Class of 2020 moves in with ‘excellent vision’

Two students share hopes, dreams for next four years

8.25.16-- Move In Day 2016 on the South 40 of the Danforth Campus of WUSTL. WUSA's help with moving students into the dorms. Photos by Joe Angeles/WUSTL Photos
Some 300 volunteers helped move in the Class of 2020, Washington University’s largest and most diverse class yet. (Photo: Joe Angeles/Washington University)

Washington University in St. Louis welcomed 1,780 new students — from 50 states and 25 nations — on Aug. 25. They spent the day unpacking linens, meeting floormates and learning the traditions of their residential colleges.

“This will be an excellent class because they will have excellent vision,” Chancellor Mark S. Wrighton joked about the class of 2020 during an early-morning pep rally for student volunteers at the South 40 clock tower.

8.25.16-- Move In Day 2016 on the South 40 of the Danforth Campus of WUSTL. Dr. Lori White and Chancellor Mark Wrighton leads the WUSA's in cheers before the start of Move In Day. Photos by Joe Angeles/WUSTL Photos
In the early-morning hours of Aug. 25, Lori White (left), vice chancellor for student affairs, and Chancellor Mark S. Wrighton led student volunteers in the “Peel the Banana” dance, a move-in day tradition. (Photo: Joe Angeles/Washington University)

The class of 2020 was chosen among a field of 29,200 applicants and represents the largest class in Washington University’s 163-year history. It is also the most diverse, with 231 students — 13 percent — eligible for Pell grants, and 123 who are the first in their families to attend college.

Two members of the class of 2020 are Jon Smith, of Schenectady, N.Y., and Katharine Smith, of Westport, Conn. They share more than a surname. Both are living in Beaumont Residential College, ran track in high school and are excited to explore St. Louis. And they share the same aspiration: to find a community of friends and scholars at Washington University.

Katharine Smith is well on her way after participating in the Connect 4 program, one of 16 pre-orientation programs that drew some 800 first-year students.

“It was so incredible to meet other people who care about the things I do, but also who have interests I didn’t know existed,” she said. “I feel like I’m starting school already having some good friends.”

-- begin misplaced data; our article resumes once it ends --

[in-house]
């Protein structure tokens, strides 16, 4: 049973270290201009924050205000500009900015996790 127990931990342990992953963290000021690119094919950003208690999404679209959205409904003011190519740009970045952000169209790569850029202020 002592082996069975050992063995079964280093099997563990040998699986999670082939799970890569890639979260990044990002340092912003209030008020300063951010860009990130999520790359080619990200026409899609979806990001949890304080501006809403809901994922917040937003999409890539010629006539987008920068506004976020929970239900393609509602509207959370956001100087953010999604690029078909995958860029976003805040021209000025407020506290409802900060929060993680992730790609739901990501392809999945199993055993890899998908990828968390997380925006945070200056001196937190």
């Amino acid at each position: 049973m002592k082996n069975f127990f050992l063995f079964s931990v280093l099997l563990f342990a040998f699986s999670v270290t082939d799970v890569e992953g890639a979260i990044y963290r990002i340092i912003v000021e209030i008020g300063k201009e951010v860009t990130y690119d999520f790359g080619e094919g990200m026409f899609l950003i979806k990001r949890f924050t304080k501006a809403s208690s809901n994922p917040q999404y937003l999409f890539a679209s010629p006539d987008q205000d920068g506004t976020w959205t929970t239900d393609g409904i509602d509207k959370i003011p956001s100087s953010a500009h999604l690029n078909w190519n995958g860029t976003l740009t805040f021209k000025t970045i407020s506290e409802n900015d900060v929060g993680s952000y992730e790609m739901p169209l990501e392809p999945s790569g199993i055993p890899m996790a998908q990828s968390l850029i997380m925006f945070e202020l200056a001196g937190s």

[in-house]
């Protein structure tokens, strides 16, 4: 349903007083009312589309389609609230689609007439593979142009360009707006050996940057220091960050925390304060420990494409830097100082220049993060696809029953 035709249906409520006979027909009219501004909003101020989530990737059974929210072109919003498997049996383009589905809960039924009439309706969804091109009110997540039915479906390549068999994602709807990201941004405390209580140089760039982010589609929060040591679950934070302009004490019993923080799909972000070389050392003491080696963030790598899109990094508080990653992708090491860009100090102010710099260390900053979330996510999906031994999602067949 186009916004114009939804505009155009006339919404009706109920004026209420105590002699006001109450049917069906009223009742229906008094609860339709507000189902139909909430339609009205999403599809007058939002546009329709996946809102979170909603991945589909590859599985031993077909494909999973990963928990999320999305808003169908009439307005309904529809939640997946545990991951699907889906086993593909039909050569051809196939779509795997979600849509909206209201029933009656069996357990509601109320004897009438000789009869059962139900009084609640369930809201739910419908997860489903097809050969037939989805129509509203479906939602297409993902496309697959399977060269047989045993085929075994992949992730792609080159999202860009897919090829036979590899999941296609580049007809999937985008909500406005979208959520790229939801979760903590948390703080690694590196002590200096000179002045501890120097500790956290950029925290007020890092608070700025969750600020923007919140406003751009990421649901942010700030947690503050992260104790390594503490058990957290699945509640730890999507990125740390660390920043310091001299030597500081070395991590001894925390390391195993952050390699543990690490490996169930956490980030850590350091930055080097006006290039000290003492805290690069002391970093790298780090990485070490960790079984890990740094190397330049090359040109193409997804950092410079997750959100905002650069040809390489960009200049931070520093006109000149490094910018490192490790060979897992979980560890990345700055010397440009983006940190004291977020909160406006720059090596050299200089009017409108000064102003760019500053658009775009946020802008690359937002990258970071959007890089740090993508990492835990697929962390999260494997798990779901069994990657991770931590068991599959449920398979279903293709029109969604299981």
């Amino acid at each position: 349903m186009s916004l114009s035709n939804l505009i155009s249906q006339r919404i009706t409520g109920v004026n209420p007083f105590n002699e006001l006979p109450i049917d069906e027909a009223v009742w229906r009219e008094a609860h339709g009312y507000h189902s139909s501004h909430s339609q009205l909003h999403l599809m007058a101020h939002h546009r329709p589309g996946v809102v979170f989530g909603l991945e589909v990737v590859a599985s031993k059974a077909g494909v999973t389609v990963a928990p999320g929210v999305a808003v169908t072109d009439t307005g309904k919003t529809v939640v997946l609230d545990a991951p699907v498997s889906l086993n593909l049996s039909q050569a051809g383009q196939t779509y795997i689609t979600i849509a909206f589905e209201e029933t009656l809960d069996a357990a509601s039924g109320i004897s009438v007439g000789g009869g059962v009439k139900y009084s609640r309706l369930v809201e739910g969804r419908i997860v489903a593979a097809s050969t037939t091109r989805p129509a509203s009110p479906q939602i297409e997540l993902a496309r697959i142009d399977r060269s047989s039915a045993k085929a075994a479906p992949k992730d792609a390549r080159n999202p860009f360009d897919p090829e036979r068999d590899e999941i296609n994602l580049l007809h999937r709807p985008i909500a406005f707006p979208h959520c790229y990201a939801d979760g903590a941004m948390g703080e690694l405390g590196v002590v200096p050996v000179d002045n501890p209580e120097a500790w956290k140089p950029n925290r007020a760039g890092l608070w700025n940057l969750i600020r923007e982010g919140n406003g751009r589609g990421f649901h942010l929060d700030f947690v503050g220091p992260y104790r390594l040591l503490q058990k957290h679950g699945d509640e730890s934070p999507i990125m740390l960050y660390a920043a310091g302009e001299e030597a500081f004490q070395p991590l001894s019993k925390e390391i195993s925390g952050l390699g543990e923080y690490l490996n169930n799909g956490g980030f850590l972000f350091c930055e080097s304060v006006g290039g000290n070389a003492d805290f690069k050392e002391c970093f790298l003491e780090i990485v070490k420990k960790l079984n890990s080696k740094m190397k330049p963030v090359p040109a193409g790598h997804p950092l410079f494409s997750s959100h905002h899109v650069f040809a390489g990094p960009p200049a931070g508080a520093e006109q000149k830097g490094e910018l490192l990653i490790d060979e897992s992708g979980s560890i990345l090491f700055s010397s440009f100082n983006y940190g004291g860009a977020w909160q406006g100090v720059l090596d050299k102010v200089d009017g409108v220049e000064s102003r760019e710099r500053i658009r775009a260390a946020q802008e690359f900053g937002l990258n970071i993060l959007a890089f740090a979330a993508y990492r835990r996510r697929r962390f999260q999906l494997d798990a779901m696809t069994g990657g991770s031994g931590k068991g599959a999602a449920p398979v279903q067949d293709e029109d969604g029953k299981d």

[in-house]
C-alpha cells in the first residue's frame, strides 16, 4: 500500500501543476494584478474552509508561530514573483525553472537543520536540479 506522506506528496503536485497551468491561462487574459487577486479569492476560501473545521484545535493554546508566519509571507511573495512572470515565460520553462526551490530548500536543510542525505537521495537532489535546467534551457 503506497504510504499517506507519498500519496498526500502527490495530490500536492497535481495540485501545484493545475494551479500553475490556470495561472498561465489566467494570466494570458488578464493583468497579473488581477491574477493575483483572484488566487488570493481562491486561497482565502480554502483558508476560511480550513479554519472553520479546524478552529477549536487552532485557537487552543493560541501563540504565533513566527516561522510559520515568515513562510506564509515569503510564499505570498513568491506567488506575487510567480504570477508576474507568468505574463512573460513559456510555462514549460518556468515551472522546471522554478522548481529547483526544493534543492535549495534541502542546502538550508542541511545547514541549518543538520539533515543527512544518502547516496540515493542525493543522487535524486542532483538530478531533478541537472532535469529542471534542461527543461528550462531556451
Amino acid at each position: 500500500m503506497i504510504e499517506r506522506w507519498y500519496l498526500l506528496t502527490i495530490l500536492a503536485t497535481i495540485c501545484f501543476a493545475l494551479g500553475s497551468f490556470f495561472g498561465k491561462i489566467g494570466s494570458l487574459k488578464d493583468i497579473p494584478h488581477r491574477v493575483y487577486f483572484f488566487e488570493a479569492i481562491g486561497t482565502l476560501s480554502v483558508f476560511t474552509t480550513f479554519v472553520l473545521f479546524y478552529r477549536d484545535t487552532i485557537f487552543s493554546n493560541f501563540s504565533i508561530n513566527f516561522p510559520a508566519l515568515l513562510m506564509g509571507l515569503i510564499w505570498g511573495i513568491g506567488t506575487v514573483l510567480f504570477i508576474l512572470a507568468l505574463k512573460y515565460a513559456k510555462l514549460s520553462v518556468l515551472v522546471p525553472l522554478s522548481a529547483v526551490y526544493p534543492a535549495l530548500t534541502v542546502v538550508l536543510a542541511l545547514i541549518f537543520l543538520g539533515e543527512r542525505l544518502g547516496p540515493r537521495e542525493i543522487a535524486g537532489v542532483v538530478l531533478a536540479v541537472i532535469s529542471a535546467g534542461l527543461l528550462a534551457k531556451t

Katharine Smith is enrolled in the College of Arts & Sciences and will be studying psychology, physics and climate change this semester. She is one of a handful of students from her high school who chose Washington University.

“It’s been a popular choice for years,” she said. “Of course, anyone who sees the campus falls in love, but for me, I knew it was the right choice when I saw the course catalog and all of the courses I want to take.”

8.25.16-- Move In Day 2016 on the South 40 of the Danforth Campus of WUSTL. Prof. Jeffery Matthews welcoming students and their families with cookies in Danforth. Matthews shares cookies with Freshman Maddy Goedegebuure (right) and mom Julia Wang. Photos by Joe Angeles/WUSTL Photos
William Greenleaf  Eliot Faculty Fellow Jeffery Matthews and his dog Sherman welcome first-year student Maddy Goedegebuure (right) and mom Julia Wang with homemade cookies. (Photo: Joe Angeles/Washington University)

Jon Smith, in contrast, had never heard of Washington University until a brochure arrived in the mail. He is majoring in mechanical engineering in School of Engineering & Applied Science and wants to work in the aerospace industry.

“I was about to recycle it along with the rest of the college mail when my mom said, ‘Wait. I’ve heard that is supposed to be a really good school,’ ” Smith said.

Both Smiths are ready to immerse themselves in campus life. Katharine Smith, who knows how to keep bees and make honey, would like to tend hives here and join a running club.

Jon Smith, who plays clarinet, alto sax, writes 8-bit computerized music and sings bass, hopes to perform with one of the university’s many a cappella groups and play intramural sports. And who knows what else.

“That’s what I like about WashU,” he said. “In my high school, the kids in physics class would joke about  the athletes, who would joke about the kids who were into theater. At WashU, it won’t be weird to be the person who loves sports and music and studying really hard because that describes so many people here.”

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